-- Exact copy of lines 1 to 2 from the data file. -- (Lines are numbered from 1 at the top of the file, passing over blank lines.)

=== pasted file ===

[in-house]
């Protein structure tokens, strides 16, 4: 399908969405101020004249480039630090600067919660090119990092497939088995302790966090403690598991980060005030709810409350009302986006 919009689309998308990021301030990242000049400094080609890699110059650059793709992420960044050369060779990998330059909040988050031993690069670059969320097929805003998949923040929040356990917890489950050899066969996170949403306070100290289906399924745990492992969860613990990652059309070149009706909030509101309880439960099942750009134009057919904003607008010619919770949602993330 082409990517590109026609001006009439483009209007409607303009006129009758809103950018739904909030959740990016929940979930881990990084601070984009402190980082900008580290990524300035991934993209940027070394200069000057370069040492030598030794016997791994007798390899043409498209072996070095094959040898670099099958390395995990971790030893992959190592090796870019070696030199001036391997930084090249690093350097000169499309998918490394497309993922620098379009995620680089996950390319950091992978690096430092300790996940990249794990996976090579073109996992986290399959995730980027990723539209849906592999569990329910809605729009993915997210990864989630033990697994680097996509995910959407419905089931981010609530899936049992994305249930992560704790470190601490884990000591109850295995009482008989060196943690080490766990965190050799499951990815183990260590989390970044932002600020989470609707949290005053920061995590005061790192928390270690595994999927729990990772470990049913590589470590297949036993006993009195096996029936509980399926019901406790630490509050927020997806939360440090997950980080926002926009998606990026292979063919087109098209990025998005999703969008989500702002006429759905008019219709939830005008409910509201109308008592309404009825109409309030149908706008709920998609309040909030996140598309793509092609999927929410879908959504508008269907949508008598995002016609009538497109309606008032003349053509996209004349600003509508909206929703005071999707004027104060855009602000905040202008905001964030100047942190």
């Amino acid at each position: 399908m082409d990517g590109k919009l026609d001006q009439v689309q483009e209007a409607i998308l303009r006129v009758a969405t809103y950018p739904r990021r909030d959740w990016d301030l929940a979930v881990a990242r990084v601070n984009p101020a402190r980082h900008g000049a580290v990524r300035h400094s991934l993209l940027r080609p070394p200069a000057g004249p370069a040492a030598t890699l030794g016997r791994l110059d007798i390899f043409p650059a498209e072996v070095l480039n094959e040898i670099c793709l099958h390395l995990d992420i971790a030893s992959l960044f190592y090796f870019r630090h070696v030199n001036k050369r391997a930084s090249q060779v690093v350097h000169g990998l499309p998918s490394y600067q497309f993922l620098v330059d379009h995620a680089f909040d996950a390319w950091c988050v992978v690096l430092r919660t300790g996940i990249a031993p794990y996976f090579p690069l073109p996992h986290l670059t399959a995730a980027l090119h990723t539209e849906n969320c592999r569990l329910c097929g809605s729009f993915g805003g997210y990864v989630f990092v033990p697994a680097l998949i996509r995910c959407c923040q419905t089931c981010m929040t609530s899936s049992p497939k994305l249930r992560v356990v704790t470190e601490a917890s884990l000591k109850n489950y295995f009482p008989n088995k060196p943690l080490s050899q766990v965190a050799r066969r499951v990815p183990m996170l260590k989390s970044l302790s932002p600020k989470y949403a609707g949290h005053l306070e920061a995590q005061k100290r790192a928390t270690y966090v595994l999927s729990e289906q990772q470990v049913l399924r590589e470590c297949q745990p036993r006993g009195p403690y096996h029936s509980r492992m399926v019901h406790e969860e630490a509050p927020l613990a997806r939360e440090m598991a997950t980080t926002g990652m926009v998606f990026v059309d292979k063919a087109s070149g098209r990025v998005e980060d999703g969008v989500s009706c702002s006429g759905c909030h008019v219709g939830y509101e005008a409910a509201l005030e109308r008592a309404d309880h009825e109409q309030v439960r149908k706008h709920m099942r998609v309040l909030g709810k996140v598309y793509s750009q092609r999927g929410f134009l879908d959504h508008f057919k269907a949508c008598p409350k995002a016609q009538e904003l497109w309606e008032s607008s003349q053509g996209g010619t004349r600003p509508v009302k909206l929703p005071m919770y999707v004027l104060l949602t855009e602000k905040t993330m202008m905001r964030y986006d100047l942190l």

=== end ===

[in-house]
């Protein structure tokens, strides 16, 4: 399908969405101020004249480039630090600067919660090119990092497939088995302790966090403690598991980060005030709810409350009302986006 919009689309998308990021301030990242000049400094080609890699110059650059793709992420960044050369060779990998330059909040988050031993690069670059969320097929805003998949923040929040356990917890489950050899066969996170949403306070100290289906399924745990492992969860613990990652059309070149009706909030509101309880439960099942750009134009057919904003607008010619919770949602993330 082409990517590109026609001006009439483009209007409607303009006129009758809103950018739904909030959740990016929940979930881990990084601070984009402190980082900008580290990524300035991934993209940027070394200069000057370069040492030598030794016997791994007798390899043409498209072996070095094959040898670099099958390395995990971790030893992959190592090796870019070696030199001036391997930084090249690093350097000169499309998918490394497309993922620098379009995620680089996950390319950091992978690096430092300790996940990249794990996976090579073109996992986290399959995730980027990723539209849906592999569990329910809605729009993915997210990864989630033990697994680097996509995910959407419905089931981010609530899936049992994305249930992560704790470190601490884990000591109850295995009482008989060196943690080490766990965190050799499951990815183990260590989390970044932002600020989470609707949290005053920061995590005061790192928390270690595994999927729990990772470990049913590589470590297949036993006993009195096996029936509980399926019901406790630490509050927020997806939360440090997950980080926002926009998606990026292979063919087109098209990025998005999703969008989500702002006429759905008019219709939830005008409910509201109308008592309404009825109409309030149908706008709920998609309040909030996140598309793509092609999927929410879908959504508008269907949508008598995002016609009538497109309606008032003349053509996209004349600003509508909206929703005071999707004027104060855009602000905040202008905001964030100047942190």